Title: “The Avengers Take Over!”
Credits: Written by Stan Lee, Illustrated by Jack Kirby, Inked by George Bell (Roussos), Lettered by Art Simek
Supporting Cast: Rick Jones
Villain: The Incredible Hulk!
Hulk Intelligence: Brute of Average Intelligence
Guest-Stars: The Avengers
Plot: Continuing from the previous issue, Mr. Fantastic is still sick from the viruses and microbes he was working with to cure the Thing, the Torch is hospitalized after tackling the Hulk alone, the Invisible Girl's force field doesn't seem powerful enough to deal with the Hulk, and so the Thing is the only one left! Believing that the Thing was down and out, the Hulk turned his back, but then the Thing attacked again. The fight continues with the army and local TV looking on. At the Baxter Building, a team of specialists arrives to treat Reed Richards. At the hospital, the Torch wakes up and flames on, but has to first take off his asbestos pajamas before flying out of his room (yet he still seems to have his uniform on, although it wasn't shown before he flamed on). The Torch barely makes it to the scene of the battle, and starts to attack the Hulk despite Ben's warning him away, and the Hulk pulls a fire hydrant out of the sidewalk and tears the top off to douse the Torch. The Torch avoids the water, but the Hulk's next trick is to create a concussive blast by slamming two large chunks of what was either street or building together, which sends the Torch and Thing flying. The army steps in, firing a cannon shell at the Hulk, which the Hulk catches and spins around to toss back at them. Not far away, the Torch is stunned, and the Thing gets up to resume the fight. Meanwhile, the Hulk has gone underground, where he gets a subway train to stop and evacuate so he can ride it to Avengers Mansion. He enters the mansion to find the Avengers inside. The Hulk launches himself at his former teammates to get Rick, and he takes Rick with him and leaves before he can be stopped. Meanwhile, in a private room at a hospital, an antidote that was administered to Reed has worked, and before long, Reed's out of bed and back in uniform. He meets up with his teammates where the Army is gathering, and gets word that the Avengers are pursuing the Hulk (who'd been followed by the Wasp). The FF get into the Fantasti-Car and join the search. The spot the Hulk, who's being badgered by the Wasp (who flew into the Hulk's ear to buzz him). Suddenly, Captain America shows up and attacks with his shield while easily evading the Hulk's blows. The Torch flies between them to give Cap a breather, but Cap insists that he and the Avengers can handle the Hulk. There follows a veritable comedy of errors where the FF get into the Avengers' way and vice-versa, during which the Hulk manages to escape with Rick. The two teams, embarrassed, try to regroup, but simply argue with each other until Thor suggests they work together, which the Thing agrees to. Learning the Hulk has been spotted at a construction site, the teams converge there and or or less try to use teamwork to attack, although not very successfully at first. Eventually, they get their act together, and the Hulk seems to be on the verge of defeat! Suddenly, Rick Jones tosses an emergency gamma-ray treated capsule into the Hulk's mouth, causing the Hulk to start to change back to Bruce Banner. Before he can change completely, though, he escapes to the Hudson Bay. The Avengers and Fantastic Four vow to help each other in the future when needed.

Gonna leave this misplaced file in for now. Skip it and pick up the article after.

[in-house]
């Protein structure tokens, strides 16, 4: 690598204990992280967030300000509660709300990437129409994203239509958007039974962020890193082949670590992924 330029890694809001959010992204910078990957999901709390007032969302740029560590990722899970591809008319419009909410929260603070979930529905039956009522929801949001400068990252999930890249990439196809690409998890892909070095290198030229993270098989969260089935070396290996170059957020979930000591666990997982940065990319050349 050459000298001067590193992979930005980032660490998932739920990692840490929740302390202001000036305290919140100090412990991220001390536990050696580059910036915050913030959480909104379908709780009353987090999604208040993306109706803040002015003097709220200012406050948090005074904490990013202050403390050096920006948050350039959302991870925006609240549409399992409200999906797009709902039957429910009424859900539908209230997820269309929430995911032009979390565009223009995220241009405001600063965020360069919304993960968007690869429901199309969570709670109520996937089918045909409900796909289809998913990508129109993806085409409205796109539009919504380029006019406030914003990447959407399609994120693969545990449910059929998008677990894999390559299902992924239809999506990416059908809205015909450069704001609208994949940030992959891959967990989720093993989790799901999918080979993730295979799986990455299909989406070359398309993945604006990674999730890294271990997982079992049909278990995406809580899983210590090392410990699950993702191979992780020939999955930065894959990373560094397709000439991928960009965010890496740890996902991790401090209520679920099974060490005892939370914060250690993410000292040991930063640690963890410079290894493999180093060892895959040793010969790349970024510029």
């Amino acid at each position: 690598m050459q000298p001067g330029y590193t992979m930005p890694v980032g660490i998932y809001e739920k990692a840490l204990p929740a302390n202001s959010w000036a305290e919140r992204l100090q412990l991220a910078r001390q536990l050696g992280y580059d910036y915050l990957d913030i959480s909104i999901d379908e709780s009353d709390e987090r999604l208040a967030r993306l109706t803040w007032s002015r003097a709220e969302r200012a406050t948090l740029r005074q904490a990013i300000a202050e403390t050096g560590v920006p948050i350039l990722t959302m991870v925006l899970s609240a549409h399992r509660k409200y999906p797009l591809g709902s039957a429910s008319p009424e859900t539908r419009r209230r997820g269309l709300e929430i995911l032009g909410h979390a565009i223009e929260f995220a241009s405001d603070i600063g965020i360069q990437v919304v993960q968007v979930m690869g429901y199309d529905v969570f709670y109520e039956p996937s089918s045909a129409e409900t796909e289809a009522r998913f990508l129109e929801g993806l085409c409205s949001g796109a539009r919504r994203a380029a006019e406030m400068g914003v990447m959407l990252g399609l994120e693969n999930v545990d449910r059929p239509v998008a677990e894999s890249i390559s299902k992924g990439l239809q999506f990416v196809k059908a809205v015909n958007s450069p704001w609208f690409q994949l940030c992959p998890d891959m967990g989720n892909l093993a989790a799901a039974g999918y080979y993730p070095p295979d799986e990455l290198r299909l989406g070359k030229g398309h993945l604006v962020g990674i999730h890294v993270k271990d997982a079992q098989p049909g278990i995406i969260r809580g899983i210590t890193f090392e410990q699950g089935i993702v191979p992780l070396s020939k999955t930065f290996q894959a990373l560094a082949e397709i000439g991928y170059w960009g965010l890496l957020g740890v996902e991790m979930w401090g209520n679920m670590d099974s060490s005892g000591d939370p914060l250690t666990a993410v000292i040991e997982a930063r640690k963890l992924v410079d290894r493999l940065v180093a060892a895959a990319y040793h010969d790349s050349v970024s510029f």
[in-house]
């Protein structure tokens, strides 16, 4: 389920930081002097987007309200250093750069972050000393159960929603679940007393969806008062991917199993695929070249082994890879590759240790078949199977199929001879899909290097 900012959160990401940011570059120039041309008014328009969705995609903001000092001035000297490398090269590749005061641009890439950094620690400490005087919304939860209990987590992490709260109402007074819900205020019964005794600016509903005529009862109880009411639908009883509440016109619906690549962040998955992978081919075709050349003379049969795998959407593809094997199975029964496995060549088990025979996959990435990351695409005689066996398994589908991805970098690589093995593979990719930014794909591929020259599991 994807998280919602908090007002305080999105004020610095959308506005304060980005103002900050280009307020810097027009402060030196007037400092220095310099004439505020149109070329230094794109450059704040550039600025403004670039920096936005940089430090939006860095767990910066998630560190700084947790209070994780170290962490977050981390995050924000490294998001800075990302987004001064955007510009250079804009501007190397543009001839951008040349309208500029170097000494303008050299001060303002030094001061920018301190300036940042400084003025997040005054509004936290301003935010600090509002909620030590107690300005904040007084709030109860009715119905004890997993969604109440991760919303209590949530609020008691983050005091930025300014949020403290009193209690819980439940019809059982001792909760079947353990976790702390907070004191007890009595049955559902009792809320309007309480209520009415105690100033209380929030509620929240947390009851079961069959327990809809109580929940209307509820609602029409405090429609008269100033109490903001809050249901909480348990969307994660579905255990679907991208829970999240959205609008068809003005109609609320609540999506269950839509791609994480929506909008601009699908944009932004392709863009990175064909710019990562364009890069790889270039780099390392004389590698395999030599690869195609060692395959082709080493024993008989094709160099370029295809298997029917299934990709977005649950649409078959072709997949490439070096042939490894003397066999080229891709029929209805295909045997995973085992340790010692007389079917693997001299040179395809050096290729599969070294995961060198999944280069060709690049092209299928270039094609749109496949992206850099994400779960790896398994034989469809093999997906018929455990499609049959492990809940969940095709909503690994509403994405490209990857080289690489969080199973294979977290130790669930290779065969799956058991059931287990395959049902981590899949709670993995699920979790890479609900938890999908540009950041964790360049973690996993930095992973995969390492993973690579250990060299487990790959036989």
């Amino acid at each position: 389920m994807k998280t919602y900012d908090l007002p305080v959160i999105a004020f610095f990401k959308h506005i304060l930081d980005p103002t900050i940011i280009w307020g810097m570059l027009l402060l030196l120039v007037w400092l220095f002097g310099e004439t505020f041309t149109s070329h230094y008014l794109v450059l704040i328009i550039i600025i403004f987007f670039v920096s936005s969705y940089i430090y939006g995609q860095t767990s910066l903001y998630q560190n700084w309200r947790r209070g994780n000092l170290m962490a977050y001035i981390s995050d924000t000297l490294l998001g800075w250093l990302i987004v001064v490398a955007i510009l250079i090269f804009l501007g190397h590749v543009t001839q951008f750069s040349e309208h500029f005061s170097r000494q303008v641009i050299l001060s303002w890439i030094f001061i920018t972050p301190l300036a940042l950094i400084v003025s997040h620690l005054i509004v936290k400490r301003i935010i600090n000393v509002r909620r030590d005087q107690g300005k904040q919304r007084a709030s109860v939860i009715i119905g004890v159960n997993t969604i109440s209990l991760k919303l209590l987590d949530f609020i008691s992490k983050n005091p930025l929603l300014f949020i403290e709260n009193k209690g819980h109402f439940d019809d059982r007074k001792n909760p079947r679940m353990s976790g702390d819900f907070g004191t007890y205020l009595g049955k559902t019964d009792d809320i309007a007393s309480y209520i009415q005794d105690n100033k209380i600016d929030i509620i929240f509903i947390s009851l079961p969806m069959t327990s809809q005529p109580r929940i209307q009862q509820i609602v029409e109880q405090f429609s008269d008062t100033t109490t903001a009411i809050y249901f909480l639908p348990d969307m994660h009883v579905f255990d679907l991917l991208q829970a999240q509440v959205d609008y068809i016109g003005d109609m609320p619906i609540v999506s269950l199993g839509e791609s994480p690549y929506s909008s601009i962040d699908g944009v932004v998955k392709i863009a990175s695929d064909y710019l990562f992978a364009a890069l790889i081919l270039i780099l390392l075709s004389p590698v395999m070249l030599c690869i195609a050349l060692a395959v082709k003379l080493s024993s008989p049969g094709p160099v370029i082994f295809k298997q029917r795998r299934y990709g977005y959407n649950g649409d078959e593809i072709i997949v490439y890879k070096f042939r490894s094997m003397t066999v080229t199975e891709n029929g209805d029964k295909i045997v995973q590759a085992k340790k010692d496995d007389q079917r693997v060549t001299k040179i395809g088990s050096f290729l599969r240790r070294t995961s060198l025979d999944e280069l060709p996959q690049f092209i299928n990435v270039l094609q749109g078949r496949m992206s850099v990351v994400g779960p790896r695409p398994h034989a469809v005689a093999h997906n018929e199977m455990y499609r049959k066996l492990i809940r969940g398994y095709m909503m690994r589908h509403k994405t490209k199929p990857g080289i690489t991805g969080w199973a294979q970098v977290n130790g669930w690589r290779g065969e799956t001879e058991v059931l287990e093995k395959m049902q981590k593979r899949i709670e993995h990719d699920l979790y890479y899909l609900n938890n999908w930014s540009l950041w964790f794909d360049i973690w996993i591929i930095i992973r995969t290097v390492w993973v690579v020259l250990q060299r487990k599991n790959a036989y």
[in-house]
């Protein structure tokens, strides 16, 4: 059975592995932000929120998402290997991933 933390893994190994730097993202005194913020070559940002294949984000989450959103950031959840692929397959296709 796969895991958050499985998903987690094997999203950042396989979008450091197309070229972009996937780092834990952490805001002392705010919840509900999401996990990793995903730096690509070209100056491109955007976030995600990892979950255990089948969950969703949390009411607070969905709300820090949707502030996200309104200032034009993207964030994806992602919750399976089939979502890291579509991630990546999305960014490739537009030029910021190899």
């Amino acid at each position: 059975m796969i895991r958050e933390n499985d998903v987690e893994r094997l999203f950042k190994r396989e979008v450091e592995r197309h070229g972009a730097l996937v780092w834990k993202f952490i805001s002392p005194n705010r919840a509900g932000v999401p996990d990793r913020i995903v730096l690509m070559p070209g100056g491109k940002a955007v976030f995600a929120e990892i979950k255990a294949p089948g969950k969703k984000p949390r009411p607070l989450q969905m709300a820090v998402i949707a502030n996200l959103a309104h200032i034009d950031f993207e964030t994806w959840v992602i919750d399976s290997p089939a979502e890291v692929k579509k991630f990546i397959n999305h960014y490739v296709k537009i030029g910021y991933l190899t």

Invention Exchange: Aside from some Iron Man gadgets, Bruce Banner's gamma ray-treated capsule is about it – but when did he create this and give it to Rick? It's one of the many inventions that Bruce supposedly invented, but we never saw him working on them in any way.
Reprinted In: Fantastic Four Annual #4, Marvel's Greatest Superhero Battles, Marvel Treasury Special – Giant Superhero Holiday Grab Bag (1974), Marvel Masterworks #13, Hulk Vs. Thing, Essential Fantastic Four #2, Marvel Masterworks: The Fantastic Four #3, Fantastic Four Omnibus #1.
Notes: One of the greatest battles in the early days of Marvel Comics by far! Characters from multiple titles all crammed into two issues of a regular book – this would never be able to happen today, it would've probably ended up as a mini-series with crossover one-shots or issues of the regular titles of everyone involved that would've cost you $50-60 to get all of!